It is evident that with the availability of trained workers, adequate PPE, SOPs, and GEPIL infrastructure, asbestos and ACM are removed and disposed of in a safe and environmentally sound way at HKC compliant recycling facilities in India. The myth of child workers handling asbestos with bare hands and polluting air, water, and land does not exist anymore. The progress made by the recycling facilities in India is noteworthy.

About Authors:

Kiran Thorat is a Sustainable Ship & Offshore Recycling Executive at GMS, where he looks after sustainable ship recycling projects. Kiran believes that Sustainable Recycling is an integral part of Sustainable Shipping and a notable example of a circular economy. He holds a Bachelor's Degree from Marine Engineering and Research Institute (DMET), India, and a Master's Degree in Energy, Trade, and Finance from Cass Business School, London.


Dr. Anand M. Hiremath is a Civil Engineer and holds a Master's Degree in Environmental Engineering from the Indian Institute of Technology Guwahati (IIT Guwahati), India. He was awarded Doctorate Degree in the year 2016 for his research work on Ship Recycling by the Indian Institute of Technology Bombay (IIT Bombay), India. In addition, he has a diploma in Industrial safety, is a qualified lead auditor for ISO 9k, 14k and 18k. Dr. Hiremath published the first practical handbook on ship recycling, entitled: "The Green Handbook: A Practical Checklist to Monitor the Safe and Environmentally Sound Recycling of Ships" which highlights the procedures the GMS RSRP follows to help both Ship and Yard Owners recycle a vessel in an environmentally-friendly manner.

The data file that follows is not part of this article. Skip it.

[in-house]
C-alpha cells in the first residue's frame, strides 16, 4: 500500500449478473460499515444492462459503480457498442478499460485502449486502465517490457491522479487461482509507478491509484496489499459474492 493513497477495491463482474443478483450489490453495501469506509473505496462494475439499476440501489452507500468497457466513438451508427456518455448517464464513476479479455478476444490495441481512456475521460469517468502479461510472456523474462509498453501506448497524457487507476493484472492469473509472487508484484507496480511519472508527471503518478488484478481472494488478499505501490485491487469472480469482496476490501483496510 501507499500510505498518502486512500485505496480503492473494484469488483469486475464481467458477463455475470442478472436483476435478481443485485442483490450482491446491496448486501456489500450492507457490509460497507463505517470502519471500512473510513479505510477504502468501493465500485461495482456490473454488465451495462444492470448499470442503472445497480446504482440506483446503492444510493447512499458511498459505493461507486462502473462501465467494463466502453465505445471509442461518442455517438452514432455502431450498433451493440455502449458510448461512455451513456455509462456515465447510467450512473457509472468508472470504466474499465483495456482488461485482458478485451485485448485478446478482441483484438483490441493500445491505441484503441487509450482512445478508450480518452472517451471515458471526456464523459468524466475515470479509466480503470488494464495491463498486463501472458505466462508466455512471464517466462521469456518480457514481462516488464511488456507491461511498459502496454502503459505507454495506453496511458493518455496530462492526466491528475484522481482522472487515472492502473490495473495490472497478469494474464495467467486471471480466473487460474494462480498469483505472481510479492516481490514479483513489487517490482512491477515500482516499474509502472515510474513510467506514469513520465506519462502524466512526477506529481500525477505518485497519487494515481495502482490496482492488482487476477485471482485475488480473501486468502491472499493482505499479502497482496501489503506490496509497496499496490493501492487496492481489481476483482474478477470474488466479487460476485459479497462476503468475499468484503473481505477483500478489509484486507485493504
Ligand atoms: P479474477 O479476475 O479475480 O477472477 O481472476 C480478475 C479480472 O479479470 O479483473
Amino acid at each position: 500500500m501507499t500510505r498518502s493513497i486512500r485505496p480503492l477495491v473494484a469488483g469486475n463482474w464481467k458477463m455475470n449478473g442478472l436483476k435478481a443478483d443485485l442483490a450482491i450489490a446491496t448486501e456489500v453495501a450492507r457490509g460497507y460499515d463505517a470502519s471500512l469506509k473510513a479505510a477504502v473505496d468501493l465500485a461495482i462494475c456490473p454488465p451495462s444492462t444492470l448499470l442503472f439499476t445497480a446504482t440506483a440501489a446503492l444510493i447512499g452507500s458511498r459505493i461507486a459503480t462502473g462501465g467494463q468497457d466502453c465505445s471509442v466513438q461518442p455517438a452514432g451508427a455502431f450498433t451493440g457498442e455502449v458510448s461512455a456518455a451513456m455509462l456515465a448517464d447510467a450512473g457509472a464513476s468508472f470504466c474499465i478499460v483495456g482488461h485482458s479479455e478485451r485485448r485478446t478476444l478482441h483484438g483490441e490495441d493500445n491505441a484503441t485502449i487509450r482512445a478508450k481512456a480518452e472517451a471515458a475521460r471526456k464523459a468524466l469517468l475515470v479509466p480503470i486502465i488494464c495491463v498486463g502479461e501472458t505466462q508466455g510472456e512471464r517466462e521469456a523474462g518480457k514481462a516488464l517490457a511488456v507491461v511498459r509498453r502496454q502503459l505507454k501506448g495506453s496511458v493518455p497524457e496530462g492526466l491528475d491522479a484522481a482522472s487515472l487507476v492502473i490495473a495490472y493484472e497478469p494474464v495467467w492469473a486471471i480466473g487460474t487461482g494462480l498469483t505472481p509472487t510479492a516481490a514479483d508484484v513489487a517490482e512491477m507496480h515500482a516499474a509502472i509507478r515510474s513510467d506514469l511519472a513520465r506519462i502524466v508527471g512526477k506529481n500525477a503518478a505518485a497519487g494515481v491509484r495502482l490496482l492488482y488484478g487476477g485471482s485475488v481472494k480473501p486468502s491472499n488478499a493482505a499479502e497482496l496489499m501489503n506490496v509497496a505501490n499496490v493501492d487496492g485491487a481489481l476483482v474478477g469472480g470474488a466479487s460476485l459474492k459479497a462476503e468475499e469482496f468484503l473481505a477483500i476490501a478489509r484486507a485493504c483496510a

For further enquiries, contact us at green@gmsinc.net 

Read More

Demystifying Ship Recycling - Issue 02

The Myth:  Holes are drilled at the bottom of the tanks to discharge bilge water and waste oil from the beached vessel.

The Reality: International Maritime Organization (IMO), in its resolution MEPC 210 (63), mentions that residual oil tanks should be protected against leakage, overflow, fire, and other potential accidents. Therefore, HKC Compliant recycling facilities prepare a plan for the disposal of bilge water and waste oil present on the vessels as per Part II of the Inventory of Hazardous Materials.

At Alang, Gujarat Pollution Control Board (GPCB) and Gujarat Maritime Board (GMB) are the regulatory bodies responsible for handling the waste generated from the recycling vessels. GPCB has appointed Gujarat Enviro Protection Infrastructure Ltd. (GEPIL) to collect bilge water and oily wastes from the recycling vessels. The bilge water is transferred from the vessel into dedicated collection tanks and temporarily stored at storage areas within the yard. Bilge water is delivered to road transport tankers operated by GEPIL for further treatment at GEPIL facilities located in Alang. 

The waste oil is delivered to the GPCB authorized subcontractors, which dispatch the waste oil to the refineries. 

GEPIL is equipped with a bilge water separator to separate the oil from bilge water. The separated water is treated using an activated sludge process, and treated water is used for gardening as well as for suppression of dust over landfills. The separated oil is collected in the storage tanks.